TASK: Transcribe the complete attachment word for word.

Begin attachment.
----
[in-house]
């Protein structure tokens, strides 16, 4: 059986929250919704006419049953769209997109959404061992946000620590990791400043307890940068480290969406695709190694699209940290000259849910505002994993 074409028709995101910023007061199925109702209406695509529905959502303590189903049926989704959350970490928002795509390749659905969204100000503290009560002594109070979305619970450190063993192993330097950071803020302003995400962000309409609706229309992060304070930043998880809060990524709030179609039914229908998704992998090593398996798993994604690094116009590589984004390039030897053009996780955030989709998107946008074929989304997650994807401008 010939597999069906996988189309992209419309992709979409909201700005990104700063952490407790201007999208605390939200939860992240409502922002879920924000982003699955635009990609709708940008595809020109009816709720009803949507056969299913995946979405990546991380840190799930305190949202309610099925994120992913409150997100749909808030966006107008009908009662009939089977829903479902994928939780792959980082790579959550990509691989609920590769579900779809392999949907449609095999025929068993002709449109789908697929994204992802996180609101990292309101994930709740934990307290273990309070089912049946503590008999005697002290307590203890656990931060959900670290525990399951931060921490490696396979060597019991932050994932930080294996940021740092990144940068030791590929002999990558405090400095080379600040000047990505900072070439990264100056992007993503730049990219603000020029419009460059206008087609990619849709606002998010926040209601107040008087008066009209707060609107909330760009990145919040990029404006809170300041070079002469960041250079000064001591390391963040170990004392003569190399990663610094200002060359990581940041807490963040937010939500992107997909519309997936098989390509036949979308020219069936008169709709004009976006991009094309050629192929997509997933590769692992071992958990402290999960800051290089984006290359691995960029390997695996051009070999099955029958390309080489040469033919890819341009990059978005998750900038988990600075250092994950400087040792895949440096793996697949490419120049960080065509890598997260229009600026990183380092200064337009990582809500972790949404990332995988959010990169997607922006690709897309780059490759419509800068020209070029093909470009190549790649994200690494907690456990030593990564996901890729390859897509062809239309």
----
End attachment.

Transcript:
[in-house]
């Protein structure tokens, strides 16, 4: 059986929250919704006419049953769209997109959404061992946000620590990791400043307890940068480290969406695709190694699209940290000259849910505002994993 074409028709995101910023007061199925109702209406695509529905959502303590189903049926989704959350970490928002795509390749659905969204100000503290009560002594109070979305619970450190063993192993330097950071803020302003995400962000309409609706229309992060304070930043998880809060990524709030179609039914229908998704992998090593398996798993994604690094116009590589984004390039030897053009996780955030989709998107946008074929989304997650994807401008 010939597999069906996988189309992209419309992709979409909201700005990104700063952490407790201007999208605390939200939860992240409502922002879920924000982003699955635009990609709708940008595809020109009816709720009803949507056969299913995946979405990546991380840190799930305190949202309610099925994120992913409150997100749909808030966006107008009908009662009939089977829903479902994928939780792959980082790579959550990509691989609920590769579900779809392999949907449609095999025929068993002709449109789908697929994204992802996180609101990292309101994930709740934990307290273990309070089912049946503590008999005697002290307590203890656990931060959900670290525990399951931060921490490696396979060597019991932050994932930080294996940021740092990144940068030791590929002999990558405090400095080379600040000047990505900072070439990264100056992007993503730049990219603000020029419009460059206008087609990619849709606002998010926040209601107040008087008066009209707060609107909330760009990145919040990029404006809170300041070079002469960041250079000064001591390391963040170990004392003569190399990663610094200002060359990581940041807490963040937010939500992107997909519309997936098989390509036949979308020219069936008169709709004009976006991009094309050629192929997509997933590769692992071992958990402290999960800051290089984006290359691995960029390997695996051009070999099955029958390309080489040469033919890819341009990059978005998750900038988990600075250092994950400087040792895949440096793996697949490419120049960080065509890598997260229009600026990183380092200064337009990582809500972790949404990332995988959010990169997607922006690709897309780059490759419509800068020209070029093909470009190549790649994200690494907690456990030593990564996901890729390859897509062809239309």